Gov. Tim Walz ceremoniously signing the state’s $72 billion two-year budget on the steps of the Capitol on Wednesday May 24, 2023. Photo by Michelle Griffith/Minnesota Reformer.
Gov. Tim Walz signed the state’s two-year, $72 billion budget into law on the steps of the state Capitol Wednesday, surrounded by hundreds of supporters celebrating the most impactful state budget in memory.
The Minnesota Legislature adjourned this week — on time — after passing numerous budget bills with the stated goal of making Minnesota the best state in which to raise a family, while seeking to close some of the nation-leading racial gaps that have beset Minnesota for decades.
“When I say ‘One Minnesota,’ that doesn’t mean we’re all the same. It means we work across differences to create a place where all of us can thrive,” Walz told the crowd of union members, advocates and DFL supporters.
The second-term governor — who has yet to veto a bill — signed 12 budget bills into law, including a $3 billion tax bill; an education bill that increases spending on schools by $2 billion; and a sweeping labor bill that has among the most significant worker protection laws in state history.
Walz highlighted the DFL-majority’s accomplishments, like codifying the right to reproductive health care, another bill deeming Minnesota a “trans refuge state,” and a third mandating the state’s utilities transition to 100% carbon-free energy by 2040.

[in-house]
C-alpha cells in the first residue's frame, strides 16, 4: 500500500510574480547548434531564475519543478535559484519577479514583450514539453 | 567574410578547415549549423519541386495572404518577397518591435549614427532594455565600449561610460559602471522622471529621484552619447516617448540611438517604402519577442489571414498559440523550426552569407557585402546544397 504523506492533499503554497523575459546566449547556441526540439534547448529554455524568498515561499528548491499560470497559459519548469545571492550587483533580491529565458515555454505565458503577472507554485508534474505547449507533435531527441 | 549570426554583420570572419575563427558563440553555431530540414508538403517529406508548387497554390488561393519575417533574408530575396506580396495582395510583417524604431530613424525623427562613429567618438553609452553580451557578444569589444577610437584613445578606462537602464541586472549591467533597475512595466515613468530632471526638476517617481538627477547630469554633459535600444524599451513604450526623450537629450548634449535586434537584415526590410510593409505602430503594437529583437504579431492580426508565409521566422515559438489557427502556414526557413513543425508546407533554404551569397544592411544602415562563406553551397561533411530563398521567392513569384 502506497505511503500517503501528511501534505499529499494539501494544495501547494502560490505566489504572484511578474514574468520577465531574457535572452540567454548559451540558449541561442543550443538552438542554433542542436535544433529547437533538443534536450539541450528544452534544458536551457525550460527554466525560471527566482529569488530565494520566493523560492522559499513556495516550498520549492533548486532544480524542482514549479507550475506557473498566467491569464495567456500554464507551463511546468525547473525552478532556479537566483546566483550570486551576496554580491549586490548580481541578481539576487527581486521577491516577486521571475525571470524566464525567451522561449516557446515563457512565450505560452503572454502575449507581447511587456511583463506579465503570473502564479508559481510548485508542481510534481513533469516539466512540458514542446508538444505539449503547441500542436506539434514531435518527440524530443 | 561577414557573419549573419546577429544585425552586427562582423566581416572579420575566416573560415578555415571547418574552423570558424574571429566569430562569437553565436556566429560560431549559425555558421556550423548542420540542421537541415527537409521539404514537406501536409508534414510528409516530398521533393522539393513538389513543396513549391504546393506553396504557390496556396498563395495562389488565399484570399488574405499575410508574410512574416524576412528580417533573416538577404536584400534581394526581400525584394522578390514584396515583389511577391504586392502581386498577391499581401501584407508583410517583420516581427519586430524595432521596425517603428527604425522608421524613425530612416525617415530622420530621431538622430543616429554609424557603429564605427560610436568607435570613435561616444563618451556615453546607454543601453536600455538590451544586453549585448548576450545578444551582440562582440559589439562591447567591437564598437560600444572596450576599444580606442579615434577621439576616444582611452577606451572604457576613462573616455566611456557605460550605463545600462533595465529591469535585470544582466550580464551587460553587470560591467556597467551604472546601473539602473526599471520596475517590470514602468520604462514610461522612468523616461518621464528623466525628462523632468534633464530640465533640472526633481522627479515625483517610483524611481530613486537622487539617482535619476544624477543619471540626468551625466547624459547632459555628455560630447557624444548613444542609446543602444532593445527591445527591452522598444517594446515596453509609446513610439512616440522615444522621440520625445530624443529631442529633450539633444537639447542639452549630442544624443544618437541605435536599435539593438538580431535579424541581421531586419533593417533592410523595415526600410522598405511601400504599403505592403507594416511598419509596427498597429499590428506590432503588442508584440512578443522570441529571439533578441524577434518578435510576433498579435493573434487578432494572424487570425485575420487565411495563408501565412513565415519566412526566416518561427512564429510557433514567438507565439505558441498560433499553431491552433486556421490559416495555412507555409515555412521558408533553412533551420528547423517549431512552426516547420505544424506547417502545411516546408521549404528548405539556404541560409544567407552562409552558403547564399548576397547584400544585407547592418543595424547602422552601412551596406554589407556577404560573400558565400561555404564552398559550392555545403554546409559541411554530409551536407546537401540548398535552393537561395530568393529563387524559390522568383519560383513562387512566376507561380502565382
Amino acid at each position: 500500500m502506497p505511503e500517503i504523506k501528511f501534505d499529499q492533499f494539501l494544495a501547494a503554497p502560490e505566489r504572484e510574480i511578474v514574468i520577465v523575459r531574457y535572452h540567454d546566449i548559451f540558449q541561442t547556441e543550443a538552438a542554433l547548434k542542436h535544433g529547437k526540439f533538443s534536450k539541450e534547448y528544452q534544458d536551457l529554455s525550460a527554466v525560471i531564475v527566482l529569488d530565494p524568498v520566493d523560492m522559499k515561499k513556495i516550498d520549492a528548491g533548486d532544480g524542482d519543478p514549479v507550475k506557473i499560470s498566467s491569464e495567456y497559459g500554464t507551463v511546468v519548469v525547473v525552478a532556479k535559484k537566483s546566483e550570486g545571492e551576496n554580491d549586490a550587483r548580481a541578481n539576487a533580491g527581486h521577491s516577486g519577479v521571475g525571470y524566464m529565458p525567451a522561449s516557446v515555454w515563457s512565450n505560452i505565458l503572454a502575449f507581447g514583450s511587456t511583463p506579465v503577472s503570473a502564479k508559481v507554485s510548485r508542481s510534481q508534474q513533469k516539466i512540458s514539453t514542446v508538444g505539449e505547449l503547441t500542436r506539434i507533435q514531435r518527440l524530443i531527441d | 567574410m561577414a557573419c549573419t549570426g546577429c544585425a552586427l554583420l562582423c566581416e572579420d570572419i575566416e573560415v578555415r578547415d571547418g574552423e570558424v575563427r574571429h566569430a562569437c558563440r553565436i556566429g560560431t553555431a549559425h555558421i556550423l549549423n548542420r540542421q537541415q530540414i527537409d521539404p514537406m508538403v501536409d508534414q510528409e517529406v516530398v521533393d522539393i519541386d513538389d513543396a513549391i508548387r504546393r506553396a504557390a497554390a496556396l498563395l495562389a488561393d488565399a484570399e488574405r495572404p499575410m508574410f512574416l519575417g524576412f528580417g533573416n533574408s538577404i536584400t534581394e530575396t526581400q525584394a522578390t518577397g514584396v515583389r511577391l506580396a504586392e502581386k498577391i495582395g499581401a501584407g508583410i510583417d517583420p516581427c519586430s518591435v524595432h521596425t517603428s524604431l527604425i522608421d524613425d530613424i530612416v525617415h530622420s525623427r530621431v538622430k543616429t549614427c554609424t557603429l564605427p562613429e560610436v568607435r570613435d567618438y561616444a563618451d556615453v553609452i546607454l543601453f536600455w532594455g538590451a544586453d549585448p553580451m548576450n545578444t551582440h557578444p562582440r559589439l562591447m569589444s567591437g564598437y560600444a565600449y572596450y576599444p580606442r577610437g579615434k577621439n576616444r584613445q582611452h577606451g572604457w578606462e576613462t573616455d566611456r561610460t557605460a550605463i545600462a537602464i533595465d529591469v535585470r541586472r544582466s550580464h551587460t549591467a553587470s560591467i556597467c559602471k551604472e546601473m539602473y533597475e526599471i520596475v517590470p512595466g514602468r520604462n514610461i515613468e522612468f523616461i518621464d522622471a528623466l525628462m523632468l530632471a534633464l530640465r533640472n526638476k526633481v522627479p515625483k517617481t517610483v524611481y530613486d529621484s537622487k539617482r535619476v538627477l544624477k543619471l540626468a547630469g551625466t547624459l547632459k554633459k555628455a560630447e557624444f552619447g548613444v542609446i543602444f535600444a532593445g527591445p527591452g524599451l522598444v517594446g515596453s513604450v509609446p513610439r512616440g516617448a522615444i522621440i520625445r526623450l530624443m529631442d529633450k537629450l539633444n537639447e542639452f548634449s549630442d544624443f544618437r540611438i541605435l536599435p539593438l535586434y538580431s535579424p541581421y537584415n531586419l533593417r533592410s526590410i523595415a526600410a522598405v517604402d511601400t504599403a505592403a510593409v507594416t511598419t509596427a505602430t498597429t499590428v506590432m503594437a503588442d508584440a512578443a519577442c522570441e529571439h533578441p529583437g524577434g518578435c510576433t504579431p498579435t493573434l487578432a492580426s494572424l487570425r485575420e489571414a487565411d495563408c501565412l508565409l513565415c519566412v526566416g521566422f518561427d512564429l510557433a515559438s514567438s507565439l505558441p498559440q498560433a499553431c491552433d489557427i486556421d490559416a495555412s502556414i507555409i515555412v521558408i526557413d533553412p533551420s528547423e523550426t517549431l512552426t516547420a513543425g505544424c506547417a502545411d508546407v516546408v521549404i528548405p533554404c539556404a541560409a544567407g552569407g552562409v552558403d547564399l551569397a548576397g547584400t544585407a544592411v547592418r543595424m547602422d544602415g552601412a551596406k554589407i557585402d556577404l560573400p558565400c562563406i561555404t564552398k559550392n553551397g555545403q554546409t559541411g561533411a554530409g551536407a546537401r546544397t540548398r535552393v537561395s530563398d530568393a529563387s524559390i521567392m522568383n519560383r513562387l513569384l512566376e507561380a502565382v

At a media briefing after the ceremonial signing, Walz said there’s “a few” bills left on his desk that he hasn’t signed, including a bill establishing minimum pay rates for Uber and Lyft drivers and a bill banning anti-competitive health care mergers that could spell trouble for the proposed Fairview-Sanford merger.
“I’m still looking,” Walz said when asked if he will sign the Uber/Lyft bill.
Walz told the Reformer he is still considering signing the bill that could affect the Fairview-Sanford merger. When asked if he is supportive of the merger, he said he supports “the process.”
“I support the process to decide what’s best for Minnesota, and I think that’s the process that’s happening right now,” Walz said.
Walz was joined by Senate Majority Leader Kari Dziedzic, DFL-Minneapolis and House Speaker Melissa Hortman, DFL-Brooklyn Park, who both said the diverse Legislature was instrumental in passing their priorities.
“Diversity made us look more like Minnesota and it made us stronger. Our diversity forced us to have real discussions and listen to each other,” Dziedzic said.
Walz will hold a signing ceremony for a bill legalizing recreational marijuana in the coming days.
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